Cats

How to Deal With Tapeworms in Cats

posted: 05/15/12
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Tapeworms is common in cats, but is certainly preventable.
Lauritz Jensen/Visuals Unlimited/Corbis |

Most cats are infected by tapeworm at some time in their lives. It is one of the most common internal parasites suffered by pets, partly because tapeworms are carried by fleas. Fortunately for cats, tapeworm is easily treatable with oral medication. You can prevent tapeworm by practicing vigilant flea control, keeping the cat's coat and your home free of these pesky invaders.

What is Tapeworm?

A nasty intestinal parasite, tapeworms can infect both cats and dogs. The tapeworm looks like its name: a thin, whitish flat strand several inches long that resembles ribbon or tape. Containing male and female reproductive parts, tapeworms can multiply on their own, and will lay their eggs in your cat's intestines. Tapeworms are considered more troublesome than dangerous. They rob nutrients from your cat, and in large numbers, cause it to lose weight. Mild diarrhea and appetite changes are other symptoms of tapeworm. And a heavily infested cat will also have a rough, patchy coat.

How Cats Get Tapeworm

The two most common types of tapeworms infecting cats are dipylidium caninum and taneia taeniaformis. Dipylidium caninum tapeworms are transmitted by flea larvae that have consumed tapeworm eggs. After a cat ingests a flea during grooming, the tapeworm hatches when the flea breaks down in the stomach. Taneia taeniaformis tapeworms arrive when a cat eats rodents that host tapeworm larvae. Both types of tapeworms hook onto a cat's small intestines, where they mature in two to three weeks, then release their eggs.

If your cat has tapeworm, you'll spot rice-like grains in the fur around your cat's anus and in its litter box. (Your vet can also confirm their presence by checking a stool sample.) Those tiny grains are the tapeworm's egg-filled segments passing out of the cat in its feces. Fleas ingest the eggs and restart the cycle.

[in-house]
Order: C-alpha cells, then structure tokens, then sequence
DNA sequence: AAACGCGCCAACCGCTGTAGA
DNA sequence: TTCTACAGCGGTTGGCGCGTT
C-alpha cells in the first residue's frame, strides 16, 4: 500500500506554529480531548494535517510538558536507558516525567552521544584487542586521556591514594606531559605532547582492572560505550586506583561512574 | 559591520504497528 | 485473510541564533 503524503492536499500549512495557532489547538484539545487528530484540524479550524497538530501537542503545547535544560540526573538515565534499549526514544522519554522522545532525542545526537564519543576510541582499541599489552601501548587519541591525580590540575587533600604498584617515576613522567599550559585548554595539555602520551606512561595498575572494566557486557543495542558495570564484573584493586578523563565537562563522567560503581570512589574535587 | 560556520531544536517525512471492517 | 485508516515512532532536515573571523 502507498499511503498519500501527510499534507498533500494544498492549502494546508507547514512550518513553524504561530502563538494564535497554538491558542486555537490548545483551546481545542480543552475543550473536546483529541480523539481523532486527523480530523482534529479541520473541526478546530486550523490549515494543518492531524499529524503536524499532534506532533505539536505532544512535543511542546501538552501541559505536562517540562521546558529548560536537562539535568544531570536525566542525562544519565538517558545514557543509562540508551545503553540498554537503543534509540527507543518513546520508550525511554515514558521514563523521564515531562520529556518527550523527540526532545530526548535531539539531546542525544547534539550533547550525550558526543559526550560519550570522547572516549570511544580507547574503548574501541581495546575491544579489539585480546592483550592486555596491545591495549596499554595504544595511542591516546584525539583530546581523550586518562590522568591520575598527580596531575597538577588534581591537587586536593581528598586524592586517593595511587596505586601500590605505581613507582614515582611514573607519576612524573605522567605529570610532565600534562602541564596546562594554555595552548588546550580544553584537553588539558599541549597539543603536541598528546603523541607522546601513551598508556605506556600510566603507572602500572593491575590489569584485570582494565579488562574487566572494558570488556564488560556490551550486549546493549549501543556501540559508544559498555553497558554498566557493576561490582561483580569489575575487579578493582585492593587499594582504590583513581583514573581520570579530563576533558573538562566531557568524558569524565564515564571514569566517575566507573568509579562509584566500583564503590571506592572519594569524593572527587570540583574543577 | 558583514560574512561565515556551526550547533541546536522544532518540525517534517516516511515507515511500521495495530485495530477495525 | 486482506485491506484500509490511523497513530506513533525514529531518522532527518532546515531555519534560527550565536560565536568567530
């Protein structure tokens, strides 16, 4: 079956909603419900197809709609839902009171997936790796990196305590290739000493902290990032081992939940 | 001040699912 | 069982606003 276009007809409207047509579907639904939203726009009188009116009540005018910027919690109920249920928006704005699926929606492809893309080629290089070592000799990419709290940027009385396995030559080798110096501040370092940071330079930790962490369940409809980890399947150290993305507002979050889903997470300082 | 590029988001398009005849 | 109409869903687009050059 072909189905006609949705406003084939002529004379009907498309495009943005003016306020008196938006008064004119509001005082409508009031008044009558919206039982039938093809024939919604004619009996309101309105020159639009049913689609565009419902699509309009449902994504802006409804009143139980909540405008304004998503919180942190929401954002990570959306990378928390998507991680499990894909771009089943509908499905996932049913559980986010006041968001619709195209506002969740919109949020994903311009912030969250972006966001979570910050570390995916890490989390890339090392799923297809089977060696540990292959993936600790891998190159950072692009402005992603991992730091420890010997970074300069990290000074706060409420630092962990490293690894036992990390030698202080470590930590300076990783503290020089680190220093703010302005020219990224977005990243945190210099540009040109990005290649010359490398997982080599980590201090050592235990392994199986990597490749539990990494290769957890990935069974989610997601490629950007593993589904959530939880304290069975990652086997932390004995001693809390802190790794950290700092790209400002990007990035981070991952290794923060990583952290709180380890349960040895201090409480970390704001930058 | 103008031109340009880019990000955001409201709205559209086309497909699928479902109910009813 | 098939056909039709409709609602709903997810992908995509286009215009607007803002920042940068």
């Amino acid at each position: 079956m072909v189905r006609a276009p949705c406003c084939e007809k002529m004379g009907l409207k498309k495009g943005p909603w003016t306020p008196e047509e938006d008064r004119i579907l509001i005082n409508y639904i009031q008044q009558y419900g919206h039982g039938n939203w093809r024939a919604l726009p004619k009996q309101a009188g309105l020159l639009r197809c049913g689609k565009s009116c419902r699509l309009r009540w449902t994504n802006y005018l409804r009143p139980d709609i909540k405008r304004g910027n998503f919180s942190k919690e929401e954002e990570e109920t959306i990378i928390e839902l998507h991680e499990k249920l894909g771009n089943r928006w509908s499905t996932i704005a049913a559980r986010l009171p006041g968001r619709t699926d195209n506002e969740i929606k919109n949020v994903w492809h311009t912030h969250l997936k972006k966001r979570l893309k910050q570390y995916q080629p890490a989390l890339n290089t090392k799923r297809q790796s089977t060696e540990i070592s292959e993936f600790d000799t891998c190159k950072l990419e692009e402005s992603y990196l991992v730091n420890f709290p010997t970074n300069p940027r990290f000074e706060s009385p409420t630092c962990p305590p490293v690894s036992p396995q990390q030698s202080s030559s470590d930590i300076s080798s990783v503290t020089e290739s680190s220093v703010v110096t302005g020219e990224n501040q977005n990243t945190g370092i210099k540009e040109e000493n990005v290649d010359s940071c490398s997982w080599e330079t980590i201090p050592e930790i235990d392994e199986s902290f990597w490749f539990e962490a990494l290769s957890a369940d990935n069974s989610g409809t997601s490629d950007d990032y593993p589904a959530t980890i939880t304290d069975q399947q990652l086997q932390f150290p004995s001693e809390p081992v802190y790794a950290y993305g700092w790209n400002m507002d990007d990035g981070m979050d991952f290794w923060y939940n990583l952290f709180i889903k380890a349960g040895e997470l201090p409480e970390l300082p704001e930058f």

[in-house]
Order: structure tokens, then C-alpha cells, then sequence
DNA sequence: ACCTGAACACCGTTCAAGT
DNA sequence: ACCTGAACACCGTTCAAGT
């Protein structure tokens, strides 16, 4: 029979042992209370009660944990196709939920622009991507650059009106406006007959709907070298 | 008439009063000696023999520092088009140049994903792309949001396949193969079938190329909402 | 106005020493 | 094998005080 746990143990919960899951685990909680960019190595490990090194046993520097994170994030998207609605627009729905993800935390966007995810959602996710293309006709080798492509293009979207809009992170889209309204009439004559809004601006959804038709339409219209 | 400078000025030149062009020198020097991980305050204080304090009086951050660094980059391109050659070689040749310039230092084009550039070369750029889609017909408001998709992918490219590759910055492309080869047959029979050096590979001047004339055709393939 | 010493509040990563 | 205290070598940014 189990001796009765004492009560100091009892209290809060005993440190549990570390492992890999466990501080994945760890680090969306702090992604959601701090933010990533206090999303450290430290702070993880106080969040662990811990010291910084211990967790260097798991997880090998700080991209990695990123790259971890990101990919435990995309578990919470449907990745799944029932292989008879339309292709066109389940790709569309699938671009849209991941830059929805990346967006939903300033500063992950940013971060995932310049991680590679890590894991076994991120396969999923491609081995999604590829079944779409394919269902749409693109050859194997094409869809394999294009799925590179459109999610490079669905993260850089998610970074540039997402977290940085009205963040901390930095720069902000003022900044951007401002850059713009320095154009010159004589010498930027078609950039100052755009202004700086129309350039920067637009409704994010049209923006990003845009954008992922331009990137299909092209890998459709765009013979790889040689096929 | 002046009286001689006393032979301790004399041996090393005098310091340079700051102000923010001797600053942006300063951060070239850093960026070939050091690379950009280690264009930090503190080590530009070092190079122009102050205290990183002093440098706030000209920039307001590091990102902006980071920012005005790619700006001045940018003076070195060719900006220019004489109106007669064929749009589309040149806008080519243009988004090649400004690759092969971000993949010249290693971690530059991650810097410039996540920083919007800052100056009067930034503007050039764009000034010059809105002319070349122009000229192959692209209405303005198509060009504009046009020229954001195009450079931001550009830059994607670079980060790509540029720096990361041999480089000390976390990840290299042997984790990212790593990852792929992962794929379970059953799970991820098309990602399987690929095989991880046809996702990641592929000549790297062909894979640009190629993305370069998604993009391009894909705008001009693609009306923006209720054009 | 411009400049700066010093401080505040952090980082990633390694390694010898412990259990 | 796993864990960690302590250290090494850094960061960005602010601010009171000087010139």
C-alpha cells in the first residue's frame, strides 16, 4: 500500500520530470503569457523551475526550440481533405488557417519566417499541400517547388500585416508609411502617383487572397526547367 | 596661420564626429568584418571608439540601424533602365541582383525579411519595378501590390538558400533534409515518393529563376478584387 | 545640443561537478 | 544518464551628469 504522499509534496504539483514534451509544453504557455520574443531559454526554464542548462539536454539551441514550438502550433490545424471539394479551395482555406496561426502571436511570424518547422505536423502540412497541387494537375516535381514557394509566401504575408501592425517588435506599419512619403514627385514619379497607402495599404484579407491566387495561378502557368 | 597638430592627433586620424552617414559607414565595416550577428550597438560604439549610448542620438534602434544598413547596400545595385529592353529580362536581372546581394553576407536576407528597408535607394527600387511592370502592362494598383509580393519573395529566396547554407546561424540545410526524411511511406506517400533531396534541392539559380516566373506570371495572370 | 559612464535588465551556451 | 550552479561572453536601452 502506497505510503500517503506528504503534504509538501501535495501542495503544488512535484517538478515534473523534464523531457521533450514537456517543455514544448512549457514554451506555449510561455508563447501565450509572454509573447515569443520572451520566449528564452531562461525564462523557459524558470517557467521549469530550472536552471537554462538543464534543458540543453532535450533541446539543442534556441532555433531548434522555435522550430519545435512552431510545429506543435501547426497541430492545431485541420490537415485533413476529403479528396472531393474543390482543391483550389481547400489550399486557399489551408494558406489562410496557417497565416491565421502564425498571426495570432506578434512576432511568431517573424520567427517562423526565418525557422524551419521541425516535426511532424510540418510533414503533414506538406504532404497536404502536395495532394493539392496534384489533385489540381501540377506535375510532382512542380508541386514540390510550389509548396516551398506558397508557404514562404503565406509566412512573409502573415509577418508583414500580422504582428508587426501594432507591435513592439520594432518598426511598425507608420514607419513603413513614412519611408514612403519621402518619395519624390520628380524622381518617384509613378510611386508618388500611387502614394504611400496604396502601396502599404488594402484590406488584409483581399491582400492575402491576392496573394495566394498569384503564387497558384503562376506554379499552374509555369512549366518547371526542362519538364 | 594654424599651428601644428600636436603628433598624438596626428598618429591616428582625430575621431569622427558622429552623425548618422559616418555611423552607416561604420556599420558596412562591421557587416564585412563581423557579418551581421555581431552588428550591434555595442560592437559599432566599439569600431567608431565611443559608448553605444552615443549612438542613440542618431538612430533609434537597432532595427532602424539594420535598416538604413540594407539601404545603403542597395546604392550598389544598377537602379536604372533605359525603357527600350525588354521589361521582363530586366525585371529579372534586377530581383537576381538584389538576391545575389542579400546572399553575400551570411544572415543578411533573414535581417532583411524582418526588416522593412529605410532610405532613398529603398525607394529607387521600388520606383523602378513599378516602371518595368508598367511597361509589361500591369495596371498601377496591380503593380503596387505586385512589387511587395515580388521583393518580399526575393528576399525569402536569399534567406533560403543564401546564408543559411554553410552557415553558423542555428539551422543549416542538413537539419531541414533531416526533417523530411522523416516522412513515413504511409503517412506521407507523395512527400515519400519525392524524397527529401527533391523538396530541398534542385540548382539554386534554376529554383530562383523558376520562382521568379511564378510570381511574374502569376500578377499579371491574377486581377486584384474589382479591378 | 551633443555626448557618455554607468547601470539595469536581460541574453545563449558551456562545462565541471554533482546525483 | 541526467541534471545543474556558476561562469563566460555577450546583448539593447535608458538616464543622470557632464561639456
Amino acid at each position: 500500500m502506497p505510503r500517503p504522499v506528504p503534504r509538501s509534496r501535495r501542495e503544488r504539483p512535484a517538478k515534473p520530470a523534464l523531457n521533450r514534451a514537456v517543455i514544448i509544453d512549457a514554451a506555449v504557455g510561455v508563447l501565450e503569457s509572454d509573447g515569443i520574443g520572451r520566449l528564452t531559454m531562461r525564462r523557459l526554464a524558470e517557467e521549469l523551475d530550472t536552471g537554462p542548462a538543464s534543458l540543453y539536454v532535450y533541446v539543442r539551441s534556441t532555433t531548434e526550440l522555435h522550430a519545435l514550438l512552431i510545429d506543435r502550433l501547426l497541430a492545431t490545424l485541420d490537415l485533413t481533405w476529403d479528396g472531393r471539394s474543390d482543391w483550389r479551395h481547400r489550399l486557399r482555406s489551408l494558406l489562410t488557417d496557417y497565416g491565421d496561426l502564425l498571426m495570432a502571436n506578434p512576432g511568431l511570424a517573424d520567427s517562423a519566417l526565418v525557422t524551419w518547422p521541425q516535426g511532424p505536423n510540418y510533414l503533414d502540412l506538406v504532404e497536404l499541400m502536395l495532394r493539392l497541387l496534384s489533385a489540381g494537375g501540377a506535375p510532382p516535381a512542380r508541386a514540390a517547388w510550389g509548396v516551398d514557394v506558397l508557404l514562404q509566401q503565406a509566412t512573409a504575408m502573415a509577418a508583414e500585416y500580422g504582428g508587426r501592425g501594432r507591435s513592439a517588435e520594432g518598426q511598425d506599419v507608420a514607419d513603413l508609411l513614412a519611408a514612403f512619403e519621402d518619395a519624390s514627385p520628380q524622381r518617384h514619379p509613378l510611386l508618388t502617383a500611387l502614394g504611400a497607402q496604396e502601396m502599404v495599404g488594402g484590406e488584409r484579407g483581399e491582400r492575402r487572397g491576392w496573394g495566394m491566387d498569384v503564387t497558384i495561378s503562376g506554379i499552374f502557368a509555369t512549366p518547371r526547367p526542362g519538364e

Your vet will write a prescription for a dewormer that specifically targets tapeworm. Brand-name dewormers, usually in tablet form, include Droncit and Drontal. Based on the cat's weight, the vet will determine the size of the dosage. The cat will need at least two separate doses of the dewormer, two to three weeks apart. The first dose will wipe out the adult tapeworms in its system, and they will pass out in its feces. The second round will kill the larval tapeworms that develop in the interim. If you still see signs of tapeworm in the weeks after the second treatment, the cat will need additional doses of dewormer, and later your vet should do a fecal check for an all-clear.

Preventing Tapeworm

Because tapeworms thrive in fleas, a regular flea-prevention regimen is crucial to keep your cat tapeworm-free. If fleas are present, tapeworm is certain to return. With a multitude of flea treatment products available, you need only to choose the ones best suited to your situation. Your vet can help you decide what will work for your cat, and recommend whether you need to treat your entire home and yard for fleas, or just the cat.

Keeping the cat's living area clean is also a must. Dispose of soiled litter promptly and safely, and inspect its bedding for fleas. If your cat goes outdoors and hunts, consider making it an indoor-only kitty to keep it from eating rodents that will continue to introduce tapeworms into your home. Have your vet check the cat's stool annually for tapeworms.

How Humans Get Tapeworm

Tapeworm infection in humans is rare, because it begins with ingesting an infected flea. Most reported cases involve children who ingest contaminated fleas after handling infected dirt or feces. The best way to steer clear of tapeworm infection is by stringent hygiene. No one should handle a pet's feces, and hands should always be washed after touching a cat or dog to prevent possible ingestion of fleas.

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